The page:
A Gloster Meteor in flyable condition–the Meteor being Britain’s first operational jet fighter–has come to the US on a permanent basis. The jet has been purchased by the World Heritage Air Museum, which is located near Detroit. It will be at the EAA Oshkosh show this July, along with two other early British jets.
The prototype Meteor first flew on March 5, 1943, and the type’s first use was against the V-1 cruise missiles that plagued London. Meteors were sent to the Continent in early 1945, they were restricted in their operating area for fear of having downed aircraft captured by the Germans or the Soviets and were used for airfield defense and ground-attack missions.
I believe this was the only flyable Meteor in the UK except for two owned by the Martin-Baker company and used to test ejection seats…as working aircraft these planes probably aren’t available for public display very often, if at all. It’s great to have a Meteor in the US, but I would have thought that given this airplane’s historical significance, someone in the UK would have raised the money to keep it flying there.
5 thoughts on “Extremely Cool, but…”
That is interesting – about their fear of the Soviet Union at that time. Maybe I am wrong but I remember from somewhere that the Soviets got hold of a Rolls Royce Jet engine that though reverse engineering became the powerplant of the MiG 15.
Bill…indeed, not only did the Soviets get hold of a Rolls-Royce jet engine, but it was *given and licensed* to them by the British government.
Mikoyan (the Mi in ‘Mig’) had suggested to Stalin the they obtain an engine from Britain, to which Stalin replied, “What fool will sell us his secrets?” However, he agreed to let Mikoyan try.
The fool turned out to be Sir Stafford Cripps, the Labour Minister of Trade.
Sergei Khrushchev, the Premier’s son, tells an interestingly different version of how the Mig-15 got its engine, which his says was told to him by Mikoyan himself. According to Mikoyan, agreement in principle had been reached to obtain the engine from the British and he traveled to the Rolls-Royce plant to finish up the details. The British kept stalling, and Mikoyan was getting irritated. He started needling the Rolls-Royce executives along the lines of, “you only say you’re in charge of the company, but actually you’re just like us—you can’t take a step without the ministry.”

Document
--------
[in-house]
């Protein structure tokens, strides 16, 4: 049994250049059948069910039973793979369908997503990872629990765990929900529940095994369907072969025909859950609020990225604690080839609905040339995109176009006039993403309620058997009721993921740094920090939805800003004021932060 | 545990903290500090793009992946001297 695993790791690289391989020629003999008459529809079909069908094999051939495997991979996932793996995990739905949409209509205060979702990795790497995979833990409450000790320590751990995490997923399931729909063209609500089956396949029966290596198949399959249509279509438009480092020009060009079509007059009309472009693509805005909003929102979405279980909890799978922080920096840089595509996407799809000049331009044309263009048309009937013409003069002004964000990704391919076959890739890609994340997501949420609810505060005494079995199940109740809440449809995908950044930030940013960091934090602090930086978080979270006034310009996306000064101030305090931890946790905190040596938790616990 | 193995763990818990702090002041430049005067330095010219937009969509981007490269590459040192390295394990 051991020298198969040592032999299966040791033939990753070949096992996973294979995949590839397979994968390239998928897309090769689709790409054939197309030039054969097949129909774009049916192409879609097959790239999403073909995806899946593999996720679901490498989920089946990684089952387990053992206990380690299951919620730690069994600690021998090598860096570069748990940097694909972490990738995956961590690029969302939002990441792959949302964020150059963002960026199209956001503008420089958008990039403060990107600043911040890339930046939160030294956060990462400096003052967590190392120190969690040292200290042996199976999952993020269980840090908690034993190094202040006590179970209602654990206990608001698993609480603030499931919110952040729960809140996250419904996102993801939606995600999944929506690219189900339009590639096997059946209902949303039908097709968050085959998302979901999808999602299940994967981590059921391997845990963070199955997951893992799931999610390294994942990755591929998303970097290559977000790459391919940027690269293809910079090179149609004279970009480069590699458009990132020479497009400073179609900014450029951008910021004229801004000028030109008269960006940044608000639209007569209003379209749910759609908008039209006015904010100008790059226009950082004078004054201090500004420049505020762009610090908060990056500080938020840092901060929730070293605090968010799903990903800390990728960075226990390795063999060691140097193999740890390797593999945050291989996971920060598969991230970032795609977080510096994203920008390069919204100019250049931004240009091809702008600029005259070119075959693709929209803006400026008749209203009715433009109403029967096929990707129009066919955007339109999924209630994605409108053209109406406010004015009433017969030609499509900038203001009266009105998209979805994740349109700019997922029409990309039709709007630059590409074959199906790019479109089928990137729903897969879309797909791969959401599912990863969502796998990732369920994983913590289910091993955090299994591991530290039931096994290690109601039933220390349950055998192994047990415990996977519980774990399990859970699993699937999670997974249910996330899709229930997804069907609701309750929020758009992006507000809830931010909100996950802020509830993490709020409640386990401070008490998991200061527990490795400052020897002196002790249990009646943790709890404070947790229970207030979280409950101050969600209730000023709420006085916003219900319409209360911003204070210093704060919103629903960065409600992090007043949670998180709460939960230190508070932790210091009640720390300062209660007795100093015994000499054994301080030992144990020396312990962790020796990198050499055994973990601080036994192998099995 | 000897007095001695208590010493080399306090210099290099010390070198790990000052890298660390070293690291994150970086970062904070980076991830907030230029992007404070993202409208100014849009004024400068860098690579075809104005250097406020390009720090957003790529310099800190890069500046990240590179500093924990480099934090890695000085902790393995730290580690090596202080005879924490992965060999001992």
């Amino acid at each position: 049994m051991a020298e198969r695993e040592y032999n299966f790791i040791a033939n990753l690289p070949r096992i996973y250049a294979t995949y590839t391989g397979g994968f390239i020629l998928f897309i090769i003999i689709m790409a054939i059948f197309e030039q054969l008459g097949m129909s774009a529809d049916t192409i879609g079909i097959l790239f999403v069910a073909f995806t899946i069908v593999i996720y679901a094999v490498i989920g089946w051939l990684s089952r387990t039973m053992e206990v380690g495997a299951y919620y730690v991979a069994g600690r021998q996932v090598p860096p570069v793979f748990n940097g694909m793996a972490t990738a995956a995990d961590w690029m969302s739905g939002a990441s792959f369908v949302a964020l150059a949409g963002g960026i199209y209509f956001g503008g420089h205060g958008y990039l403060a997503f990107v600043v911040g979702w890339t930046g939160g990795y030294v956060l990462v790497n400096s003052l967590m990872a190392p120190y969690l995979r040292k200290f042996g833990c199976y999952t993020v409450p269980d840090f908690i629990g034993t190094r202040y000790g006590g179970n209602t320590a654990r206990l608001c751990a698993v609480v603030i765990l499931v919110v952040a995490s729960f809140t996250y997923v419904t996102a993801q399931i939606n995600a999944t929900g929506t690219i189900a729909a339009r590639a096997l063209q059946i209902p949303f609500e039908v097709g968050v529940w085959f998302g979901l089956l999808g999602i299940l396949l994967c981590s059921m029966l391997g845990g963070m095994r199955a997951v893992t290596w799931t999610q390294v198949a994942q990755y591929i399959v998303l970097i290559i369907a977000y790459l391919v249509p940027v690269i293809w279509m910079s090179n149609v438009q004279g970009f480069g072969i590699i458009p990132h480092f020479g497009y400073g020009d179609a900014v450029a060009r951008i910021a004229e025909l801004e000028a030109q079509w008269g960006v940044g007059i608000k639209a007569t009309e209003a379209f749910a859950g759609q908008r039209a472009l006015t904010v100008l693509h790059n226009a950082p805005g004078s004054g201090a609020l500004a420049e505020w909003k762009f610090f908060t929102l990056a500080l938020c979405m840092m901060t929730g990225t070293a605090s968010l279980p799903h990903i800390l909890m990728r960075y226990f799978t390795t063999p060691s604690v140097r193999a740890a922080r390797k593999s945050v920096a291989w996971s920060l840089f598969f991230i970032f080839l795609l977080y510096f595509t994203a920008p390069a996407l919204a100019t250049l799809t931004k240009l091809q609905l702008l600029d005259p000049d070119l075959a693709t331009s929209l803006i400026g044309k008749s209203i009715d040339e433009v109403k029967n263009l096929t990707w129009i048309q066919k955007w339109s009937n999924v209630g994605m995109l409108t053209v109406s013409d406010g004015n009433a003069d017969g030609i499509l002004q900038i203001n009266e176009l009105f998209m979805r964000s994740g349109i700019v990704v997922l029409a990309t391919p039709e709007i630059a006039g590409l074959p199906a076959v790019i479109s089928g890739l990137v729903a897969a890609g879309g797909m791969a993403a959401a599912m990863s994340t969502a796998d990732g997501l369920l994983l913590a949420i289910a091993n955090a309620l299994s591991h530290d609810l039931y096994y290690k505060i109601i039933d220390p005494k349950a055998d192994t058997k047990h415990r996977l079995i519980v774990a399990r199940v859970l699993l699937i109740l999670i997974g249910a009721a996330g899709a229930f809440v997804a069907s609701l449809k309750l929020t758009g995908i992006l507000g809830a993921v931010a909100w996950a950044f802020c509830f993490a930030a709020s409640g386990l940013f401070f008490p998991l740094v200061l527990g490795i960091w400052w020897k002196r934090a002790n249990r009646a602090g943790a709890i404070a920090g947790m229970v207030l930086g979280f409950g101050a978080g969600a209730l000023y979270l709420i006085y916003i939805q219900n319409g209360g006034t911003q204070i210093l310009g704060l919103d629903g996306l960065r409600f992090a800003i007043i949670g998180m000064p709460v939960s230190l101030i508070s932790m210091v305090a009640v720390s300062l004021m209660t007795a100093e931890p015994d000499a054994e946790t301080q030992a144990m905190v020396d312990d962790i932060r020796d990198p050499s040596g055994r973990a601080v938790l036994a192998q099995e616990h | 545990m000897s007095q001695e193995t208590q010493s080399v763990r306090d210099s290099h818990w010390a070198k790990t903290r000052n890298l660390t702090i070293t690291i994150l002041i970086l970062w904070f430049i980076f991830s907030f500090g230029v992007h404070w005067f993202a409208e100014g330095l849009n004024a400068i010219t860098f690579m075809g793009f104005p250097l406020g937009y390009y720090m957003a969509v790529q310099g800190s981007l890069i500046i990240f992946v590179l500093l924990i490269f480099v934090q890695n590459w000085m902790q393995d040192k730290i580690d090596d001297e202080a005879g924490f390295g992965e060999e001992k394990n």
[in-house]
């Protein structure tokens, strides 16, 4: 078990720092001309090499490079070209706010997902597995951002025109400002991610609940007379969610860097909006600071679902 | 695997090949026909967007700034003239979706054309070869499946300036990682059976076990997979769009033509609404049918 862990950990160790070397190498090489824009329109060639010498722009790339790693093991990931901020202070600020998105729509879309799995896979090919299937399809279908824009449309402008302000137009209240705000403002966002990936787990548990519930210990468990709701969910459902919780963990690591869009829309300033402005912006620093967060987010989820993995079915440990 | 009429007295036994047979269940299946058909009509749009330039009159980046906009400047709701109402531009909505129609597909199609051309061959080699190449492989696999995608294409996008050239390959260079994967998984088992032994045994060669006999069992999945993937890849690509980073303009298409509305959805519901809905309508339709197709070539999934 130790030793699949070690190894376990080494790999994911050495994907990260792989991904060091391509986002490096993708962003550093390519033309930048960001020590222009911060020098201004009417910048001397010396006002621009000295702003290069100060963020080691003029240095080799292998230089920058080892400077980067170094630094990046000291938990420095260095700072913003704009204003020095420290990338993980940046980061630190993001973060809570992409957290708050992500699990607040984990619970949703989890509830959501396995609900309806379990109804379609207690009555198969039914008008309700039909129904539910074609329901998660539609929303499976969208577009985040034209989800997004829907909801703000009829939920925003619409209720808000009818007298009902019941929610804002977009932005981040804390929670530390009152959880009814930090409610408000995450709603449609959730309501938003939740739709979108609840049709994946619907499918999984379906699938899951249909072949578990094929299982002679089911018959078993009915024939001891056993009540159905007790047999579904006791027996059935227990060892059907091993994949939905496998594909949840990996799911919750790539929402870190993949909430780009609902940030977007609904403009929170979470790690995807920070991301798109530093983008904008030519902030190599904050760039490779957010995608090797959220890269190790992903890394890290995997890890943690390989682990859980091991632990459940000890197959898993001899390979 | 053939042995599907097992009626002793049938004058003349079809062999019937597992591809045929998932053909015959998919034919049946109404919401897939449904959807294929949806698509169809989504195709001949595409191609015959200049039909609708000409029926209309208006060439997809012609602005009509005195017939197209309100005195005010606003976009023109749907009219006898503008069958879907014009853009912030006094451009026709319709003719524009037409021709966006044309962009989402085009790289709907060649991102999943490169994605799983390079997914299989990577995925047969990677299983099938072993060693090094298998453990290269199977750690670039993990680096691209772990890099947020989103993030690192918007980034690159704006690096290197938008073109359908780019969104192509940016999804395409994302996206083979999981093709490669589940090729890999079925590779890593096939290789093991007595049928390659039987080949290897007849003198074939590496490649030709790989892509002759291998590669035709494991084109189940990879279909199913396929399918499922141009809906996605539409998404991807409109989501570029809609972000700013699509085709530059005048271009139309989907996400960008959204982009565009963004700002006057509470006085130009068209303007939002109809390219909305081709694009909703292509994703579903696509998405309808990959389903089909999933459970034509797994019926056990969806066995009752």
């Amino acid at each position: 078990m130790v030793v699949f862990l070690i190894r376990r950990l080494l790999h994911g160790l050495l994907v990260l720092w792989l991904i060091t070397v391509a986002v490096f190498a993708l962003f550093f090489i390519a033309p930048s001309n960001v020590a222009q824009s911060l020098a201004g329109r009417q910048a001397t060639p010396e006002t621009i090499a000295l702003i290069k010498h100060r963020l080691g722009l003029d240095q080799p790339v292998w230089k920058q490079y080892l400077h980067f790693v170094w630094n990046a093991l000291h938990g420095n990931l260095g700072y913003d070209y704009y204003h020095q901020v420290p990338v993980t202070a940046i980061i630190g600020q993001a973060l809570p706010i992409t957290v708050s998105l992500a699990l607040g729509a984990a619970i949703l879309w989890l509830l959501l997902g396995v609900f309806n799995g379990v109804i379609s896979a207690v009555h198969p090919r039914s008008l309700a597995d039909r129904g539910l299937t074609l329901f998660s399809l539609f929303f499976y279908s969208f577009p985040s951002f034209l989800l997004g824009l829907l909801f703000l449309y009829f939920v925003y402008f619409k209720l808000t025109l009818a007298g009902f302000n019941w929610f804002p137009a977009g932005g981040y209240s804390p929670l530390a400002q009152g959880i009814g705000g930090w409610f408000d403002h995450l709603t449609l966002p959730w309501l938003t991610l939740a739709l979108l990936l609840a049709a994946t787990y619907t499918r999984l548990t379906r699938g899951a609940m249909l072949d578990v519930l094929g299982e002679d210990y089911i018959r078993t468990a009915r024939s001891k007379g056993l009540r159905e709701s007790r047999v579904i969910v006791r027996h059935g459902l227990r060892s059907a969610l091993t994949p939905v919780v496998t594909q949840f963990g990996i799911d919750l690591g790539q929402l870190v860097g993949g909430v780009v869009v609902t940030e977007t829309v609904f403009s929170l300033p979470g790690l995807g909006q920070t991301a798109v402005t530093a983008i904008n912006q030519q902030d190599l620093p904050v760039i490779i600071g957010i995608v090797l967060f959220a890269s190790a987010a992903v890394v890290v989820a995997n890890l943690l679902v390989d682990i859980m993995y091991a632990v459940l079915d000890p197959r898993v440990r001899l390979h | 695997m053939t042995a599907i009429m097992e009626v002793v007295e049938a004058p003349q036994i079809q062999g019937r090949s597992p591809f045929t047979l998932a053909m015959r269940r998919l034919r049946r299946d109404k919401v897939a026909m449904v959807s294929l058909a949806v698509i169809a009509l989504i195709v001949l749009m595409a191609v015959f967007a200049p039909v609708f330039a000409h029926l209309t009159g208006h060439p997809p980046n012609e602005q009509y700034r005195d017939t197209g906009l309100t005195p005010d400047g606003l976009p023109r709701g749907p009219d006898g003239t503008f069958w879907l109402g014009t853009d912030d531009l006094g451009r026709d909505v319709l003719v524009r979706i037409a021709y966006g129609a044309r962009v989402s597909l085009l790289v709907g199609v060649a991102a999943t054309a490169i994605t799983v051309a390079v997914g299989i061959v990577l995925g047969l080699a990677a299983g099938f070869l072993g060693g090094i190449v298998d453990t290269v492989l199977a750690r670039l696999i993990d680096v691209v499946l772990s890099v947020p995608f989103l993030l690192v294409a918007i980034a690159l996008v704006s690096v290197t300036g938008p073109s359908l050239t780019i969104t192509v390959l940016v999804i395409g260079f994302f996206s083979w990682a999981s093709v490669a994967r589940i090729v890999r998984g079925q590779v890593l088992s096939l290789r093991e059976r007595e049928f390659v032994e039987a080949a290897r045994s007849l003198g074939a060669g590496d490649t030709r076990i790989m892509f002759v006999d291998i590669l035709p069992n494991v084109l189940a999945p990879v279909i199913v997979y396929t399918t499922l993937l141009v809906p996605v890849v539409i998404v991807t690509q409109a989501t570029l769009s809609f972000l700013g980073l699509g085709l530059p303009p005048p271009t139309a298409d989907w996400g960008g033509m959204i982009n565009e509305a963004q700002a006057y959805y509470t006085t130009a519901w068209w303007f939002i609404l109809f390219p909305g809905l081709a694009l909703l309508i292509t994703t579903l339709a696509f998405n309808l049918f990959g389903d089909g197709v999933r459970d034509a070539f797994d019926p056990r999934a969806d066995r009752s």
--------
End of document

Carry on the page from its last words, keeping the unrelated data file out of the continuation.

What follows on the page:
Finally, a RR executive proposed a wager–a game of billiards. If Mikoyan won, the Soviets would get the engine. If the RR exec won, the deal was off. Mikoyan hadn’t played the game for a long time, but saw no choice but to agree. They played, and Mikoyan won.
It seems that somebody must have been pulling somebody’s leg: Either Mikoyan was pulling Sergei’s leg (and I have no idea whether Mikoyan had a reputation as a practical joker), or the RR exec knew that the deal had already been approved and was just having a little fun with the Russians…or Sergei made the whole thing up, which seems unlikely.
There’s also an NF11 flying in the UK, owned by the same group that owns the T7.
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